KABUL, Afghanistan — Shamsea Alizada’s story could so easily have ended when she was just 15.

A coal miner’s daughter whose family had moved all around Afghanistan seeking safety and the chance for her and her siblings to get a good education, Ms. Alizada was among the lucky who evaded the suicide bombing that killed dozens of her fellow students at a Kabul tutoring center two years ago.

But if it was luck that saved Ms. Alizada, now 17, it was resilience and hard work that made her a national inspiration, when it was announced on television on Thursday that she had achieved the highest score out of nearly 200,000 students on Afghanistan’s national university entrance exam. Her mother saw it and gave her the happy news personally.

“I thought she was kidding. But when I entered the room, I saw the brightest smile on my mother’s face,” Ms. Alizada said in an interview. “I have seen her smiling, but yesterday’s smile was something else. Her smile was a gift and made my day; it was better than gaining the highest score in the country.”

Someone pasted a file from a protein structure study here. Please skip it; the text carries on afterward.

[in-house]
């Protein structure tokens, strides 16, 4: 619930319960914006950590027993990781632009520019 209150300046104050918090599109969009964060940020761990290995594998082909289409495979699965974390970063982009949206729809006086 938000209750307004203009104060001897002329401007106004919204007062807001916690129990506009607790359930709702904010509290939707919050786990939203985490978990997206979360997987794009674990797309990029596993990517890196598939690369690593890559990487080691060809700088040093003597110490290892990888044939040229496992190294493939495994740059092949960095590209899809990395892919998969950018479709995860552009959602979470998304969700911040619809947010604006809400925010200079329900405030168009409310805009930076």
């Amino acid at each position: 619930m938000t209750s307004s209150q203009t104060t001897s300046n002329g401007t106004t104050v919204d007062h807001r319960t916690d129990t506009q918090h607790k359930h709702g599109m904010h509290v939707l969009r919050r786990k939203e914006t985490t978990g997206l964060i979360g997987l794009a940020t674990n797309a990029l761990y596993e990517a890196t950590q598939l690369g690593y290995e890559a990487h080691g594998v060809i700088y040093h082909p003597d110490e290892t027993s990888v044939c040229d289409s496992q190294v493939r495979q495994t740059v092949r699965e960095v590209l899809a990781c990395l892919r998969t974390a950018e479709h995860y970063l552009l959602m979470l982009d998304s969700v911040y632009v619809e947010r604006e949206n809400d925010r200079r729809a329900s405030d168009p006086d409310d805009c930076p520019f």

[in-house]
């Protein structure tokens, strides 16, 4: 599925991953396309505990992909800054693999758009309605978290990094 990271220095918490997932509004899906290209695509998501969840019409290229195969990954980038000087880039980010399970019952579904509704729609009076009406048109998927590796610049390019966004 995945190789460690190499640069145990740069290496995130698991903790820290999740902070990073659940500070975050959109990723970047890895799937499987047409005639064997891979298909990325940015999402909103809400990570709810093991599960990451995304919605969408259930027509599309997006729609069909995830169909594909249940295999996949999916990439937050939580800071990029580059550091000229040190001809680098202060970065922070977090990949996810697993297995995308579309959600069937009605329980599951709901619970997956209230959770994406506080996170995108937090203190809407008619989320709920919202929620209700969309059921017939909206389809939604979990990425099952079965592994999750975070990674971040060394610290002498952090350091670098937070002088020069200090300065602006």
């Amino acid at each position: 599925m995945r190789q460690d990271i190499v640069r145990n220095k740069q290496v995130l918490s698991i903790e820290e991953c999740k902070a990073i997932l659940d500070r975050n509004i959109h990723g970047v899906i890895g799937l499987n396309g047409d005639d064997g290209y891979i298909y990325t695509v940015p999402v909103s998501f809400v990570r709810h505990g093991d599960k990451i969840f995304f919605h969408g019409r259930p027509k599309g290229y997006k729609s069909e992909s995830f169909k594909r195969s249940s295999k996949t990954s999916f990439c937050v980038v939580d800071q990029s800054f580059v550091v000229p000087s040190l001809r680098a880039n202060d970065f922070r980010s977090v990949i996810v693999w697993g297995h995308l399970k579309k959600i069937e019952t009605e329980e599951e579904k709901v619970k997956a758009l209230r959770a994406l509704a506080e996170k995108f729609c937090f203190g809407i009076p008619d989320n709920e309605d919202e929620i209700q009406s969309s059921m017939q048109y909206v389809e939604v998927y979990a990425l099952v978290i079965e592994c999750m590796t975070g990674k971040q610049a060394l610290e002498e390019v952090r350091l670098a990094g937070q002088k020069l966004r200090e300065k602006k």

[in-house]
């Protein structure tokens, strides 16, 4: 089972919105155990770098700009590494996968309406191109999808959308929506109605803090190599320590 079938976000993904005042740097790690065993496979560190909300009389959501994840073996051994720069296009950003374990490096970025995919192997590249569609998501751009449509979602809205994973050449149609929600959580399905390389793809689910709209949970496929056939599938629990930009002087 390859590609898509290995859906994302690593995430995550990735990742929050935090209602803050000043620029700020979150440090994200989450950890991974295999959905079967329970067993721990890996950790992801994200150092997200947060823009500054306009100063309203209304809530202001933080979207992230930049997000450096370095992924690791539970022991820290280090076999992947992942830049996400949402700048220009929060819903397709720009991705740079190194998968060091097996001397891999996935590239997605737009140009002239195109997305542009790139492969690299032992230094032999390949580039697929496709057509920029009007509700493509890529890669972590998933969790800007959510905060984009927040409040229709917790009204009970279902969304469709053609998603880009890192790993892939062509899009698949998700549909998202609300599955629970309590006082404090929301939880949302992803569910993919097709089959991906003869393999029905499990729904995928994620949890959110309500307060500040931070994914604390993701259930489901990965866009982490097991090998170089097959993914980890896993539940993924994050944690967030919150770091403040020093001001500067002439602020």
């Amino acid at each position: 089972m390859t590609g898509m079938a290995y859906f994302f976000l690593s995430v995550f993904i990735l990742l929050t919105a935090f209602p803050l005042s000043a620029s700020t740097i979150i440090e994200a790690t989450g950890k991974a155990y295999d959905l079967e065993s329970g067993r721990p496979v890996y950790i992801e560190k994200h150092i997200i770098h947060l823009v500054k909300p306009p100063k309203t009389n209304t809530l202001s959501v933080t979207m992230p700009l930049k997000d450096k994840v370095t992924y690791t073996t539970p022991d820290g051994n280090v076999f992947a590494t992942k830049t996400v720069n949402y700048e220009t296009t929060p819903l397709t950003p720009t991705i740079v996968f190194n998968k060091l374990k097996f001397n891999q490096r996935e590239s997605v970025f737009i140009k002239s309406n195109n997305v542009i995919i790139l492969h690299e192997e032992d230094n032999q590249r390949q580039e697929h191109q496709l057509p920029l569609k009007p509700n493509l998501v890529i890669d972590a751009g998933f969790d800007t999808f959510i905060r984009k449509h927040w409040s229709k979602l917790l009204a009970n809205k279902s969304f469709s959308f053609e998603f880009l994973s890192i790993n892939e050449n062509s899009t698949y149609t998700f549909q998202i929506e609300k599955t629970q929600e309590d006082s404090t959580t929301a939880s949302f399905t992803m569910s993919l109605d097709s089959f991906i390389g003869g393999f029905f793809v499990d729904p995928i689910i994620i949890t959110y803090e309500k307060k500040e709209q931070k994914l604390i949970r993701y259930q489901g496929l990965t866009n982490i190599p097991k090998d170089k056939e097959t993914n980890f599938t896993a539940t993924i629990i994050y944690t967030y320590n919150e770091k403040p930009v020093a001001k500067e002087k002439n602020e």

A generation ago, she would probably never have gotten the chance. Under Taliban rule, girls were prevented from going to school. It is the success of Ms. Alizada and young Afghans like her that have provided one of the few bright spots in the decades of war and unrealized Western goals since: More girls are not only going to school, they are also starting to translate that into social mobility.

It is not lost on her or her family that their joyful moment is also a critical one for their country. Negotiators for <a class="css-1g7m0tk" href="https://www.nytimes.com/2020/09/19/world/asia/afghanistan-peace-talks-doha.html"

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